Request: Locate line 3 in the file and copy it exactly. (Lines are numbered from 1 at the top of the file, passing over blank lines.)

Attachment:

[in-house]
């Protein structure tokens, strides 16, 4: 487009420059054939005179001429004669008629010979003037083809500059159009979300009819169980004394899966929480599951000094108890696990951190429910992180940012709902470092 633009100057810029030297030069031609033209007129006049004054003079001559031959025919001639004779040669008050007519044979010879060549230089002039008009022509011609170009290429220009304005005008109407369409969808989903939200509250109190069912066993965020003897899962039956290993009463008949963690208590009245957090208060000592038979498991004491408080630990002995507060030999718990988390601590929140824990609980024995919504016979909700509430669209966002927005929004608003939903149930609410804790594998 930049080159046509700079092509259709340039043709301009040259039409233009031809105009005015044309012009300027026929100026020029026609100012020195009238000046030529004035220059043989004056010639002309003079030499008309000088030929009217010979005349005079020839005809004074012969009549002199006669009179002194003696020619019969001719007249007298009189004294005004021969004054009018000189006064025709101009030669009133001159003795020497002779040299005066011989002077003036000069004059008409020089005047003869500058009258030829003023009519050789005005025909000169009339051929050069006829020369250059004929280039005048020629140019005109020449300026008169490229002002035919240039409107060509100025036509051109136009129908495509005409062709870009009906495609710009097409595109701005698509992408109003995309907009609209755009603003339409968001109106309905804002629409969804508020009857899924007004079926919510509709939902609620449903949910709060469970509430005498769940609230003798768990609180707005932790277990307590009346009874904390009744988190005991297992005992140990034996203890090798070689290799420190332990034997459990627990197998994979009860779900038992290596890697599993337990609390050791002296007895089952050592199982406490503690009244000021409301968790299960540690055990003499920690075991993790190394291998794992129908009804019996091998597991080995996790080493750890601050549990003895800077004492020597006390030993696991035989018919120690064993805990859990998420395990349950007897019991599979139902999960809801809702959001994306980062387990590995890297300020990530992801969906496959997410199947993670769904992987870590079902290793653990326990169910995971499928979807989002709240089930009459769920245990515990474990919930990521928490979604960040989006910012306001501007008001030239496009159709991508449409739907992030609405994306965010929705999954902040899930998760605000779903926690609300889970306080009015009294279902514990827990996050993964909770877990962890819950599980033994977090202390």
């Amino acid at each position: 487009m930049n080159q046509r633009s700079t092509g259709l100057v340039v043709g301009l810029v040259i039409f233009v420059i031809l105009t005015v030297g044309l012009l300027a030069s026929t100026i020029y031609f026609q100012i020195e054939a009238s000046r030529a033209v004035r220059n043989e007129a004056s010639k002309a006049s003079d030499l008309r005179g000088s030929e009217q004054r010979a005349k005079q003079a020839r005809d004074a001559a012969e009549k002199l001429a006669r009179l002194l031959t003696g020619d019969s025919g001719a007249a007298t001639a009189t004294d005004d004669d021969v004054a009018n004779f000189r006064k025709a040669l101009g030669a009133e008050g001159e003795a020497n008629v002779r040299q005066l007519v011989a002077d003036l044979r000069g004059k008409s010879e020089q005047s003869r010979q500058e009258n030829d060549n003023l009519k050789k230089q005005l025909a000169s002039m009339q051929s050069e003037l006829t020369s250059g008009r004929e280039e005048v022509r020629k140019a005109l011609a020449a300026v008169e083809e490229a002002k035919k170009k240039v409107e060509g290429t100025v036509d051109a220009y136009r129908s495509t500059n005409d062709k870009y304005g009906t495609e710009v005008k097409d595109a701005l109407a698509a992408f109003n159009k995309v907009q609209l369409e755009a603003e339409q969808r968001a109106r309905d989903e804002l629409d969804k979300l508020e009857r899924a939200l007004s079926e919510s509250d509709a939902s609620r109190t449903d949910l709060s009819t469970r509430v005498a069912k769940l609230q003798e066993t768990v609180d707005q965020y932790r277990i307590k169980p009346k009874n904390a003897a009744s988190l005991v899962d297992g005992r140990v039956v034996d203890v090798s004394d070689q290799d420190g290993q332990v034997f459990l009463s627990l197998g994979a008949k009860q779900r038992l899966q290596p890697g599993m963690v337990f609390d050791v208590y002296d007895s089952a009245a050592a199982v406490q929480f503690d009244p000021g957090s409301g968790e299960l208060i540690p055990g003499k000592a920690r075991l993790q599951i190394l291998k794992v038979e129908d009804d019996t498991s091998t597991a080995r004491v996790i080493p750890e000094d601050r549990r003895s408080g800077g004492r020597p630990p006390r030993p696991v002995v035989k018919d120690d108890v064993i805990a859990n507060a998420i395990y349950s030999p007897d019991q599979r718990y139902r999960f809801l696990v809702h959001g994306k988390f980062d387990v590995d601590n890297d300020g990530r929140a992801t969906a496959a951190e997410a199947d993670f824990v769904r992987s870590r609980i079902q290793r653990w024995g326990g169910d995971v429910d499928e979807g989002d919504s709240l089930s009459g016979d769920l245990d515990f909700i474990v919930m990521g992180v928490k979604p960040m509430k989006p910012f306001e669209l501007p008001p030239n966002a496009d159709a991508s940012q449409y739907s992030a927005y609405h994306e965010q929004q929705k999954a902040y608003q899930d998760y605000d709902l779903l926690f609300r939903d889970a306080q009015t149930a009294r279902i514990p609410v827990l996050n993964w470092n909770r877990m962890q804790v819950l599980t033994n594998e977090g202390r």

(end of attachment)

């Amino acid at each position: 487009m930049n080159q046509r633009s700079t092509g259709l100057v340039v043709g301009l810029v040259i039409f233009v420059i031809l105009t005015v030297g044309l012009l300027a030069s026929t100026i020029y031609f026609q100012i020195e054939a009238s000046r030529a033209v004035r220059n043989e007129a004056s010639k002309a006049s003079d030499l008309r005179g000088s030929e009217q004054r010979a005349k005079q003079a020839r005809d004074a001559a012969e009549k002199l001429a006669r009179l002194l031959t003696g020619d019969s025919g001719a007249a007298t001639a009189t004294d005004d004669d021969v004054a009018n004779f000189r006064k025709a040669l101009g030669a009133e008050g001159e003795a020497n008629v002779r040299q005066l007519v011989a002077d003036l044979r000069g004059k008409s010879e020089q005047s003869r010979q500058e009258n030829d060549n003023l009519k050789k230089q005005l025909a000169s002039m009339q051929s050069e003037l006829t020369s250059g008009r004929e280039e005048v022509r020629k140019a005109l011609a020449a300026v008169e083809e490229a002002k035919k170009k240039v409107e060509g290429t100025v036509d051109a220009y136009r129908s495509t500059n005409d062709k870009y304005g009906t495609e710009v005008k097409d595109a701005l109407a698509a992408f109003n159009k995309v907009q609209l369409e755009a603003e339409q969808r968001a109106r309905d989903e804002l629409d969804k979300l508020e009857r899924a939200l007004s079926e919510s509250d509709a939902s609620r109190t449903d949910l709060s009819t469970r509430v005498a069912k769940l609230q003798e066993t768990v609180d707005q965020y932790r277990i307590k169980p009346k009874n904390a003897a009744s988190l005991v899962d297992g005992r140990v039956v034996d203890v090798s004394d070689q290799d420190g290993q332990v034997f459990l009463s627990l197998g994979a008949k009860q779900r038992l899966q290596p890697g599993m963690v337990f609390d050791v208590y002296d007895s089952a009245a050592a199982v406490q929480f503690d009244p000021g957090s409301g968790e299960l208060i540690p055990g003499k000592a920690r075991l993790q599951i190394l291998k794992v038979e129908d009804d019996t498991s091998t597991a080995r004491v996790i080493p750890e000094d601050r549990r003895s408080g800077g004492r020597p630990p006390r030993p696991v002995v035989k018919d120690d108890v064993i805990a859990n507060a998420i395990y349950s030999p007897d019991q599979r718990y139902r999960f809801l696990v809702h959001g994306k988390f980062d387990v590995d601590n890297d300020g990530r929140a992801t969906a496959a951190e997410a199947d993670f824990v769904r992987s870590r609980i079902q290793r653990w024995g326990g169910d995971v429910d499928e979807g989002d919504s709240l089930s009459g016979d769920l245990d515990f909700i474990v919930m990521g992180v928490k979604p960040m509430k989006p910012f306001e669209l501007p008001p030239n966002a496009d159709a991508s940012q449409y739907s992030a927005y609405h994306e965010q929004q929705k999954a902040y608003q899930d998760y605000d709902l779903l926690f609300r939903d889970a306080q009015t149930a009294r279902i514990p609410v827990l996050n993964w470092n909770r877990m962890q804790v819950l599980t033994n594998e977090g202390r």